|Long title An Act to repeal and re-enact with amendments the Protection of Birds Acts 1954 to 1967 and the Conservation of Wild Creatures and Wild Plants Act 1975; to prohibit certain methods of killing or taking wild animals; to amend the law relating to protection of certain mammals; to restrict the introduction of certain animals and plants; to amend the Endangered Species (Import and Export) Act 1976; to amend the law relating to nature conservation, the countryside and National Parks and to make provision with respect to the Countryside Commission; to amend the law relating to public rights of way; and for connected purposes.|
Territorial extent England & Wales; Scotland
Amended by The Environment Act 1995 (Consequential Amendments) Regulations 1996
The Wildlife and Countryside Act 1981 is an Act of Parliament in the United Kingdom implemented to comply with European Council Directive 2009/147/EC on the conservation of wild birds. In short, the act gives protection to native species (especially those at threat), controls the release of non-native species, enhances the protection of SSSIs and builds upon the rights of way rules in the National Parks and Access to the Countryside Act 1949. The Act is split into 4 parts covering 74 sections, it also includes 17 schedules.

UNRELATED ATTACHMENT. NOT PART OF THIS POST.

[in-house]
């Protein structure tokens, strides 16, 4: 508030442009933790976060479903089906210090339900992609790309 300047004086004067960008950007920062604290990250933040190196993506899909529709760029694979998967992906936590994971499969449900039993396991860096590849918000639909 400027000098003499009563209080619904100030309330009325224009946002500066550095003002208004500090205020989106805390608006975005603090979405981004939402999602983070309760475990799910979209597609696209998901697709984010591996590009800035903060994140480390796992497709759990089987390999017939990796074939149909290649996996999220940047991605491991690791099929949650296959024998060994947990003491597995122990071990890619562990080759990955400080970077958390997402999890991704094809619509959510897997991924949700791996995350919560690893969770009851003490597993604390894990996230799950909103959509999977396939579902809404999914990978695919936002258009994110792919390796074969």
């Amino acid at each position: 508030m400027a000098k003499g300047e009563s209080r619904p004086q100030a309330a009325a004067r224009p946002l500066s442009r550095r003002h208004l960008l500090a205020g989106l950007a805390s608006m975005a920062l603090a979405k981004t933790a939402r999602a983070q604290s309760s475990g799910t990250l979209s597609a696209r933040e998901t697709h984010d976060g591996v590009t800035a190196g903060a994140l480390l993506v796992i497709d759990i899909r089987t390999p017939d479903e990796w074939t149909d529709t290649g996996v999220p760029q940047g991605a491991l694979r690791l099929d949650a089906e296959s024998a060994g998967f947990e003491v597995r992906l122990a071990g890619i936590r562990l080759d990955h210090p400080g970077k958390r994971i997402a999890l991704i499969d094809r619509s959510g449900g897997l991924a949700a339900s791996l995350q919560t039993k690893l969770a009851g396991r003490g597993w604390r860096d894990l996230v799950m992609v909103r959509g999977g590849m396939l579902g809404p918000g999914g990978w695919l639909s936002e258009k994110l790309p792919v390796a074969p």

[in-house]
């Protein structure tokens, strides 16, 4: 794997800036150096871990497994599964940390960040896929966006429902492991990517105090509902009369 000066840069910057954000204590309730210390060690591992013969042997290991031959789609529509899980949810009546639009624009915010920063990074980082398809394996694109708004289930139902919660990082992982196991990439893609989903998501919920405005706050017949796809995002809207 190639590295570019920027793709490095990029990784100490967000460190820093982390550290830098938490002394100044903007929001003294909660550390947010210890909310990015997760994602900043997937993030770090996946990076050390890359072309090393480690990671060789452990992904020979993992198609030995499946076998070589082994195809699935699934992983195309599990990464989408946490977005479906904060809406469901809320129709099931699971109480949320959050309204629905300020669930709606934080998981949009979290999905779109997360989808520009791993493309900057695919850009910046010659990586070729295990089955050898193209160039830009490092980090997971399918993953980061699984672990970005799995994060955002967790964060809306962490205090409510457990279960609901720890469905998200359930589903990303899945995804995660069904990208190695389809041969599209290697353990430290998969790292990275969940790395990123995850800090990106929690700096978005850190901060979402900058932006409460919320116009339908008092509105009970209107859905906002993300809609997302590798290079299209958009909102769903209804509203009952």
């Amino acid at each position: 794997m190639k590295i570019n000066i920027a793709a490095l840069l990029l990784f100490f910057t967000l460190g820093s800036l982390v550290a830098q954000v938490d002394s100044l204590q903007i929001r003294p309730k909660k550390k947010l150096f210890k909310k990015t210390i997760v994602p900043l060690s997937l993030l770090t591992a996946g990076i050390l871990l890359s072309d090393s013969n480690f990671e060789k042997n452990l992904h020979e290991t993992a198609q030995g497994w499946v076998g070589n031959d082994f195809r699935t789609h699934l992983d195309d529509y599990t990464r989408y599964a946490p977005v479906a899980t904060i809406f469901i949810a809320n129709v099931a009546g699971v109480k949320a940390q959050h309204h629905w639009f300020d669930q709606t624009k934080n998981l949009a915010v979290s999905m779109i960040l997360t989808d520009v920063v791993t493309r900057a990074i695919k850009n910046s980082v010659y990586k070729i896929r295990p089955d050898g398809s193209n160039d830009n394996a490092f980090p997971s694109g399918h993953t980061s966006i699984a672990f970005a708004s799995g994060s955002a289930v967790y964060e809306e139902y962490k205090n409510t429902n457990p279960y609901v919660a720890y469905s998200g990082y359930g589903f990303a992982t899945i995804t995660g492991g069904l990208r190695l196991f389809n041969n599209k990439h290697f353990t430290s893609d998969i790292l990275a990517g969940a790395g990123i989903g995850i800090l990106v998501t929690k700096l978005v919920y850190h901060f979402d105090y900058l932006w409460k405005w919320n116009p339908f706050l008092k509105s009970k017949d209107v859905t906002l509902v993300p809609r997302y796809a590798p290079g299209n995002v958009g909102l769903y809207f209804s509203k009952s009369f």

- Wild Birds Protection Act 1902
- Birds Directive
- Part I Wildlife
- Part II Nature Conservation Countryside National Parks
- Part III Public Rights of Way
- Part IV Miscellaneous General
- Main amendments to the Wildlife and Countryside Act 1981
- Amendments from following legislation
- Regulated by Natural England
- Regulated by Countryside Council of Wales and Scottish Natural Heritage
- Regulated by the police
- Regulated by the Environment Agency
- Regulated by local authorities
- Monitored by
- Land owners and occupiers
- Public bodiesindustry
- Any person
The legislation has strength; few amendments have been made to it, and it has acted as a foundation for later legislation to build upon. The compulsory 5 year review of schedules 5 and 8 make it dynamic in terms of the species which it protects.
Wild Birds Protection Act 1902